Risk Adjustment

Healthcare + Big Data: Bridging the gap

Those are mind-boggling statistics…and the pace of information creation is only going to increase as mobile and Internet of Things become even more ubiquitous.

This knowledge explosion has created a paradox for healthcare companies: the more data we have, the harder it is to find the information to drive business value for practices and payers while improving outcomes. So while the ability to deliver data-driven quality and cost improvements has never been better, it has become difficult for providers and insurers to find the “needles in the haystack.”

Traditionally, data analysis has been the responsibility of IT departments, but today that’s an outmoded approach. Today, managing data is no longer simply a technology problem but rather a business problem – and for forward-thinking companies, it represents a tremendous opportunity if viewed as an asset that can be leveraged.

The time is now for users of Big Data in the health care industry – including providers and payers – to sit down at the table with IT departments and rethink what kinds of data are collected and how information is shared and used.

One clear benefit of Big Data collection is that no one’s data needs to be viewed in isolation anymore. This ultimately provides not only better outcomes for patients, but it also improves the efficiency of processes for all participants in the healthcare ecosystem – from patients to payers – to drive positive results.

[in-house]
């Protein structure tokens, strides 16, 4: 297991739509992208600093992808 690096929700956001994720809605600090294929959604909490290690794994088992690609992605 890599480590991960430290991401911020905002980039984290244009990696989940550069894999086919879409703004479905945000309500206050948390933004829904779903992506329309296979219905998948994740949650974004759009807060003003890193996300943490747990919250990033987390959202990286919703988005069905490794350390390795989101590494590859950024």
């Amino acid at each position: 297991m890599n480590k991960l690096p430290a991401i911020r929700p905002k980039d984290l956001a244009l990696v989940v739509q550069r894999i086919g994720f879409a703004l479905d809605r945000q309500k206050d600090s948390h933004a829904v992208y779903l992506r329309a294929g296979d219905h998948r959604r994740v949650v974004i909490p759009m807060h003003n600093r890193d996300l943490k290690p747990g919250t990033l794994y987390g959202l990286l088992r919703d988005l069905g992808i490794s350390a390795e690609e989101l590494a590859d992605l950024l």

Thanks to the Big Data revolution, the healthcare industry will be able to use data collected across a range of sources and use it to anticipate problems and issues while helping payers get a better handle on administrative issues, cut costs, and address inefficiencies. And in the not-too-distant future doctors will be able to use genomic data to develop truly personalized treatment regimens for everything from cancer to Alzheimer Disease – and payers will be able to tap into this data to create new best practices to support these innovations in care.

As the users of Big Data in the healthcare industry increasingly collaborate with the people who are collecting the data, there is a unique opportunity to create innovative solutions that can help improve patients’ lives. But it can’t happen until we all recognize that more data doesn’t automatically mean better information.


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